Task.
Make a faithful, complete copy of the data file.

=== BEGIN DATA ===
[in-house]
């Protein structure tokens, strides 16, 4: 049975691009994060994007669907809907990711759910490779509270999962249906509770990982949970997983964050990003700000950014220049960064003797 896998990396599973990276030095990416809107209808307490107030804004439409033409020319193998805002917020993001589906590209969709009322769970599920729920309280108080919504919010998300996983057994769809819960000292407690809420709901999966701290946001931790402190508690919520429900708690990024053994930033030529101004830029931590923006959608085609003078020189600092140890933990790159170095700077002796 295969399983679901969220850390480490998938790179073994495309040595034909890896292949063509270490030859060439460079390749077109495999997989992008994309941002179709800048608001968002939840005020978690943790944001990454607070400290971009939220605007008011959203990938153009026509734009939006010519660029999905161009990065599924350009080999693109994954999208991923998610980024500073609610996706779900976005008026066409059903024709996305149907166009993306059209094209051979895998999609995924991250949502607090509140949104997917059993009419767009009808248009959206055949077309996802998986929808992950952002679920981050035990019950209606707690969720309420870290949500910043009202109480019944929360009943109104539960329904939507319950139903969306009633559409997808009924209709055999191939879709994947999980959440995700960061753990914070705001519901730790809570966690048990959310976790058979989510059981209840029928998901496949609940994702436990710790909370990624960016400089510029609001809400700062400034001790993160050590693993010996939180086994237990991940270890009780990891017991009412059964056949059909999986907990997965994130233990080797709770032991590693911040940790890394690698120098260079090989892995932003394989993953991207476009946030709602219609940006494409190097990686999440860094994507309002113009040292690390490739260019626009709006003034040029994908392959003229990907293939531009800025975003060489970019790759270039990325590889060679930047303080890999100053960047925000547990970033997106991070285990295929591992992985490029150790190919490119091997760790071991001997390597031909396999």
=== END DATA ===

[in-house]
């Protein structure tokens, strides 16, 4: 049975691009994060994007669907809907990711759910490779509270999962249906509770990982949970997983964050990003700000950014220049960064003797 896998990396599973990276030095990416809107209808307490107030804004439409033409020319193998805002917020993001589906590209969709009322769970599920729920309280108080919504919010998300996983057994769809819960000292407690809420709901999966701290946001931790402190508690919520429900708690990024053994930033030529101004830029931590923006959608085609003078020189600092140890933990790159170095700077002796 295969399983679901969220850390480490998938790179073994495309040595034909890896292949063509270490030859060439460079390749077109495999997989992008994309941002179709800048608001968002939840005020978690943790944001990454607070400290971009939220605007008011959203990938153009026509734009939006010519660029999905161009990065599924350009080999693109994954999208991923998610980024500073609610996706779900976005008026066409059903024709996305149907166009993306059209094209051979895998999609995924991250949502607090509140949104997917059993009419767009009808248009959206055949077309996802998986929808992950952002679920981050035990019950209606707690969720309420870290949500910043009202109480019944929360009943109104539960329904939507319950139903969306009633559409997808009924209709055999191939879709994947999980959440995700960061753990914070705001519901730790809570966690048990959310976790058979989510059981209840029928998901496949609940994702436990710790909370990624960016400089510029609001809400700062400034001790993160050590693993010996939180086994237990991940270890009780990891017991009412059964056949059909999986907990997965994130233990080797709770032991590693911040940790890394690698120098260079090989892995932003394989993953991207476009946030709602219609940006494409190097990686999440860094994507309002113009040292690390490739260019626009709006003034040029994908392959003229990907293939531009800025975003060489970019790759270039990325590889060679930047303080890999100053960047925000547990970033997106991070285990295929591992992985490029150790190919490119091997760790071991001997390597031909396999």